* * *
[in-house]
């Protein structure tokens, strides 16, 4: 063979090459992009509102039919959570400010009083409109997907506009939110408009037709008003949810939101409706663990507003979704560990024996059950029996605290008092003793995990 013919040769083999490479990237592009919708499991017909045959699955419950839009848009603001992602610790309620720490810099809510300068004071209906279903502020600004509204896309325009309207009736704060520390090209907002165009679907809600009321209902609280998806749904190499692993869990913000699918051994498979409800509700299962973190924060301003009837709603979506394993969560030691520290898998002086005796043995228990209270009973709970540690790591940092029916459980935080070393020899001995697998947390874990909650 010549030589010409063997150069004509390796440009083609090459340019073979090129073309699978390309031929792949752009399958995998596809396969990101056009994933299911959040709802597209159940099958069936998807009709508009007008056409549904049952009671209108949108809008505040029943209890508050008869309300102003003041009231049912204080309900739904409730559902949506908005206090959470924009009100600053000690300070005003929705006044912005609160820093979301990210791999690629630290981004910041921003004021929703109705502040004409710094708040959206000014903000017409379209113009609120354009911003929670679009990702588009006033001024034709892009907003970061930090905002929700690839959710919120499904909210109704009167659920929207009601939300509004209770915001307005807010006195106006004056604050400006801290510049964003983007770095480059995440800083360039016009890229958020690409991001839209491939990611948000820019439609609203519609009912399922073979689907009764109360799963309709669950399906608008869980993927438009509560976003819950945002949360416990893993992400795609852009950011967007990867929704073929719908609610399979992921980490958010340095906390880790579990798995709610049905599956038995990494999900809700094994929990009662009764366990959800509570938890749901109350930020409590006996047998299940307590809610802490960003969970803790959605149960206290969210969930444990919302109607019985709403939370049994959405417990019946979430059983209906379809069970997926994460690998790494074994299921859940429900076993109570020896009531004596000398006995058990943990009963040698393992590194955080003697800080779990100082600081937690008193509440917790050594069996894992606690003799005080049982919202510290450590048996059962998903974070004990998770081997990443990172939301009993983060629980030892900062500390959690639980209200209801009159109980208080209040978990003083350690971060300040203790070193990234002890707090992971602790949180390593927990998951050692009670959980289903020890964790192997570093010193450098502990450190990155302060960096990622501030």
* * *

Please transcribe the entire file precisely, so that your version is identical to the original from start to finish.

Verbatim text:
[in-house]
């Protein structure tokens, strides 16, 4: 063979090459992009509102039919959570400010009083409109997907506009939110408009037709008003949810939101409706663990507003979704560990024996059950029996605290008092003793995990 013919040769083999490479990237592009919708499991017909045959699955419950839009848009603001992602610790309620720490810099809510300068004071209906279903502020600004509204896309325009309207009736704060520390090209907002165009679907809600009321209902609280998806749904190499692993869990913000699918051994498979409800509700299962973190924060301003009837709603979506394993969560030691520290898998002086005796043995228990209270009973709970540690790591940092029916459980935080070393020899001995697998947390874990909650 010549030589010409063997150069004509390796440009083609090459340019073979090129073309699978390309031929792949752009399958995998596809396969990101056009994933299911959040709802597209159940099958069936998807009709508009007008056409549904049952009671209108949108809008505040029943209890508050008869309300102003003041009231049912204080309900739904409730559902949506908005206090959470924009009100600053000690300070005003929705006044912005609160820093979301990210791999690629630290981004910041921003004021929703109705502040004409710094708040959206000014903000017409379209113009609120354009911003929670679009990702588009006033001024034709892009907003970061930090905002929700690839959710919120499904909210109704009167659920929207009601939300509004209770915001307005807010006195106006004056604050400006801290510049964003983007770095480059995440800083360039016009890229958020690409991001839209491939990611948000820019439609609203519609009912399922073979689907009764109360799963309709669950399906608008869980993927438009509560976003819950945002949360416990893993992400795609852009950011967007990867929704073929719908609610399979992921980490958010340095906390880790579990798995709610049905599956038995990494999900809700094994929990009662009764366990959800509570938890749901109350930020409590006996047998299940307590809610802490960003969970803790959605149960206290969210969930444990919302109607019985709403939370049994959405417990019946979430059983209906379809069970997926994460690998790494074994299921859940429900076993109570020896009531004596000398006995058990943990009963040698393992590194955080003697800080779990100082600081937690008193509440917790050594069996894992606690003799005080049982919202510290450590048996059962998903974070004990998770081997990443990172939301009993983060629980030892900062500390959690639980209200209801009159109980208080209040978990003083350690971060300040203790070193990234002890707090992971602790949180390593927990998951050692009670959980289903020890964790192997570093010193450098502990450190990155302060960096990622501030």